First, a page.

In ancient times derangements of the liver were supposed to be a fundamental condition in nearly all diseases. In the humoral theory of disease, great stress was laid upon the condition of the bile, yellow bile being supposed to produce inflammation, while black bile induced opposite conditions together with hypochondria and insanity. In modern times, the tendency has been to the opposite extreme. When it became thoroughly established that the liver was not the seat of the mind, as was once supposed, and especially when Harvey made the discovery that the heart instead of the liver was the center of the circulation, medical men began to look upon the liver as of far less importance than it had for ages been supposed to be. Even among the common people the liver has come to be regarded as merely an organ for making bile, and it is rare that any diseased condition, besides structural derangements, is attributed to it except such as depend upon some disturbance of secretion. The most recent investigations have shown that the ancient theory was more nearly correct than the modern one, and that while the liver is neither the seat of the mind nor the center of circulation of the blood, it performs at least two other important functions besides that of secreting the bile; namely, elaboration of certain elements of the food, by which process they are fitted to form blood; and the destruction, for the purpose of removal from the system, of worn-out particles which become sources of disease, if retained. The last-named function is independent of the secretion proper, which is both a secretory and an excretory product, being useful in the process of digestion, and at the same time containing poisonous elements which must be eliminated from the system. Thus it will be seen that the function of the liver is an extremely complicated one, and hence it is in the highest degree reasonable to suppose that its functions should be easily deranged and that such derangement should produce a great variety of symptoms. Diseases of the liver, like those of most of the other organs of the body, are chiefly of two classes: functional and structural; that is, those which are chiefly dependent on disturbed action, and those in which the morbid condition of the tissues of the organ is the most prominent condition.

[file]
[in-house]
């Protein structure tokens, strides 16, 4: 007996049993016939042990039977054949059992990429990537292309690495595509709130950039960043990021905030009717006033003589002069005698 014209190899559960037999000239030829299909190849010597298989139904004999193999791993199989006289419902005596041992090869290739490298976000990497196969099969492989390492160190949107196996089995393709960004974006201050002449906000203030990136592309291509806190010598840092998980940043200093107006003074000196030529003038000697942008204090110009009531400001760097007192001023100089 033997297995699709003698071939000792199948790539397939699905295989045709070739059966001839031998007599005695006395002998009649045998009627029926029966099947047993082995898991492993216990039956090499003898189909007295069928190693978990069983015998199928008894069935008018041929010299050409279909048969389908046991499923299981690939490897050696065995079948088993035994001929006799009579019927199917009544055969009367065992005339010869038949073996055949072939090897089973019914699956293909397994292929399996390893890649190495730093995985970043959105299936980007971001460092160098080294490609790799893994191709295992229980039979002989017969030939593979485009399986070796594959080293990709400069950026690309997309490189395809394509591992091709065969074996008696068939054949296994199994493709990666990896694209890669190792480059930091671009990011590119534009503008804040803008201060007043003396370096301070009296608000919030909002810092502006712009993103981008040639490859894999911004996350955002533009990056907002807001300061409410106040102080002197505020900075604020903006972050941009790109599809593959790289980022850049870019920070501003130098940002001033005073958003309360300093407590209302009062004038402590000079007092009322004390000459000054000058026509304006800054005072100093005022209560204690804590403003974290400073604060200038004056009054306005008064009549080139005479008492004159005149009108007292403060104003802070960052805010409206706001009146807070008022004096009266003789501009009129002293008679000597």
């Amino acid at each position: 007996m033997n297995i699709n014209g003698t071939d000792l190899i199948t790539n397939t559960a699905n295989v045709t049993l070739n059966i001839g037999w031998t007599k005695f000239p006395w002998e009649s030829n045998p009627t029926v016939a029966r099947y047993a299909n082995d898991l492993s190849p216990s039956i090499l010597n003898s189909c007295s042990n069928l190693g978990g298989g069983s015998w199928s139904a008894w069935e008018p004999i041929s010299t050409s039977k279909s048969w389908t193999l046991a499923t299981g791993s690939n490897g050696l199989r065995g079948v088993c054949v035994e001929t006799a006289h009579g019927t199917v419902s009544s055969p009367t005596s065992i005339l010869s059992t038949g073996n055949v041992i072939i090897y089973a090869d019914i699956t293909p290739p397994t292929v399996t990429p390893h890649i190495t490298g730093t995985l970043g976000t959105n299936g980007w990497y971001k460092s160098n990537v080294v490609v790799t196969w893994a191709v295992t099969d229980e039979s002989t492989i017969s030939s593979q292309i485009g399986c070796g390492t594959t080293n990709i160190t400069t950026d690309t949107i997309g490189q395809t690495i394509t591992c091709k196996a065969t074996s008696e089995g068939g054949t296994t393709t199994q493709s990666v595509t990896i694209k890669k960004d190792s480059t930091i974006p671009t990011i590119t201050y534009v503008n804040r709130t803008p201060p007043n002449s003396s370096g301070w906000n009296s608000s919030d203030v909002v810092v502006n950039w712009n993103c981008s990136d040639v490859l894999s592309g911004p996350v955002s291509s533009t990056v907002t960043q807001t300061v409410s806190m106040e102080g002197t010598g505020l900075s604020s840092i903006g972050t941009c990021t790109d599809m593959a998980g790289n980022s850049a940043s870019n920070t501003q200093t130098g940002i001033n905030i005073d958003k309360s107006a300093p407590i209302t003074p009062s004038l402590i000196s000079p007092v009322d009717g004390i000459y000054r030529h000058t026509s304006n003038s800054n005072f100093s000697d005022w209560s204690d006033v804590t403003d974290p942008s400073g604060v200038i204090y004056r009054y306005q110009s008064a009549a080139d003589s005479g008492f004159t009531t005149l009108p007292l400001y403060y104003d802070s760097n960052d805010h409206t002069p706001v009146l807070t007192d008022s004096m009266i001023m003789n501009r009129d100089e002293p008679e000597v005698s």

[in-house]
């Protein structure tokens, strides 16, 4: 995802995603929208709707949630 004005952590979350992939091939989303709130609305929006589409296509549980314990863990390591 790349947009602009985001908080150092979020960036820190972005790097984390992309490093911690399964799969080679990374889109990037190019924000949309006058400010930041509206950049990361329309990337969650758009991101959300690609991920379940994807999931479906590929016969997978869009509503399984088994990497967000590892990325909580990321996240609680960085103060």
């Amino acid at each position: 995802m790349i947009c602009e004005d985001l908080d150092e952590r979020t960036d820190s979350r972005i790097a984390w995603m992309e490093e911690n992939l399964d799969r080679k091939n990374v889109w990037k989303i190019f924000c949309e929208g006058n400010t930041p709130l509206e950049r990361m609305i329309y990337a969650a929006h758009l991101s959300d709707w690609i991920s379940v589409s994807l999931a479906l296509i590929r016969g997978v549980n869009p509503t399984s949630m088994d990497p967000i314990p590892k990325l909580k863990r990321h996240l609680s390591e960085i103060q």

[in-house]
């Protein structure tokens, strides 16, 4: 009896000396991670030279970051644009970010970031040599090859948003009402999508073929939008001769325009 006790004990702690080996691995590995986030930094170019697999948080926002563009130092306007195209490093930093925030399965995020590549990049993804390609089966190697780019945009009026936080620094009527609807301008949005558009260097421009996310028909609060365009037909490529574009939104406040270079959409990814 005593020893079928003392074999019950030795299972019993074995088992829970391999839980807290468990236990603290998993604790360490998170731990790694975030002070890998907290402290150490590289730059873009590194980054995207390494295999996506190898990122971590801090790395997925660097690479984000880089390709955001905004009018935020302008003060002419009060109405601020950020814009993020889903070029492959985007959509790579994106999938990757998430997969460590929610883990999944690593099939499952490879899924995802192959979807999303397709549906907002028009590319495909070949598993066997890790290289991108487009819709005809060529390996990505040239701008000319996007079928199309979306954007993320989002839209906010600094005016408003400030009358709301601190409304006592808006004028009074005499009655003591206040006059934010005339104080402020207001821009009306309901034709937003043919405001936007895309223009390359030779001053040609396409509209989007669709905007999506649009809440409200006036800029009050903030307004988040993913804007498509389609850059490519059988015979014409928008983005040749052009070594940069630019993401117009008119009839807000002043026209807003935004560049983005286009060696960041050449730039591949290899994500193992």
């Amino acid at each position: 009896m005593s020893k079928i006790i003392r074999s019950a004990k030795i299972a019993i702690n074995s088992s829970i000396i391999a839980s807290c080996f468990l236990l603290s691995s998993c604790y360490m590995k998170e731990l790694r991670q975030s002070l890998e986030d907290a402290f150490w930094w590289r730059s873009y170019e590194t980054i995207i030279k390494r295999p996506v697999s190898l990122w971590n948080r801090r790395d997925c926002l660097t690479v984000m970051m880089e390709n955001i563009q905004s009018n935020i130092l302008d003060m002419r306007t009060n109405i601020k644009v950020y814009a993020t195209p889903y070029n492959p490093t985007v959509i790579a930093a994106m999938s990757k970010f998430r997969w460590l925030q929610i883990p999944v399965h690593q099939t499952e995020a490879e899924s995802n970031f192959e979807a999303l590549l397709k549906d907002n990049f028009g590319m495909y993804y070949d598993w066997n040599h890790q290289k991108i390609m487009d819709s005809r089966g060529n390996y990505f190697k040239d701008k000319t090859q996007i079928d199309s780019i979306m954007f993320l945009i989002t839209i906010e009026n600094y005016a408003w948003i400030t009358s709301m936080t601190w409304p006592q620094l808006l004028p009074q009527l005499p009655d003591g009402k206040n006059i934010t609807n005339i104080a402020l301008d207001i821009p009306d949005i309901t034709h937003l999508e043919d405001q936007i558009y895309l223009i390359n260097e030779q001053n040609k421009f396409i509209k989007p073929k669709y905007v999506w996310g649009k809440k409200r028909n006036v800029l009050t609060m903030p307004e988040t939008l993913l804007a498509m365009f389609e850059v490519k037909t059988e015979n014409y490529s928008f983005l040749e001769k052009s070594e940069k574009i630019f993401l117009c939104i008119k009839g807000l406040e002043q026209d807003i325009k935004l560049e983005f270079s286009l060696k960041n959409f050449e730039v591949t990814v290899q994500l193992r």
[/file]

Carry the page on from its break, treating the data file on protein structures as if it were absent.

Functional Diseases of the Liver

In the light of modem investigations in pathology, and physiology, there is little reason to doubt but that disordered action of the liver is a morbid condition to which may be attributed a great variety of symptoms which have often been attributed to other organs. The ordinary classification of functional disorders of the liver is as follows: first, diminished secretion; second, increased secretion; third, secretion of morbid bile. As this classification is not in accordance with the most modem views of physiology it must be discarded. In treating this subject we shall follow very closely the classification of Murchison, one of the most recent, and by far the most able writer on diseases of the liver.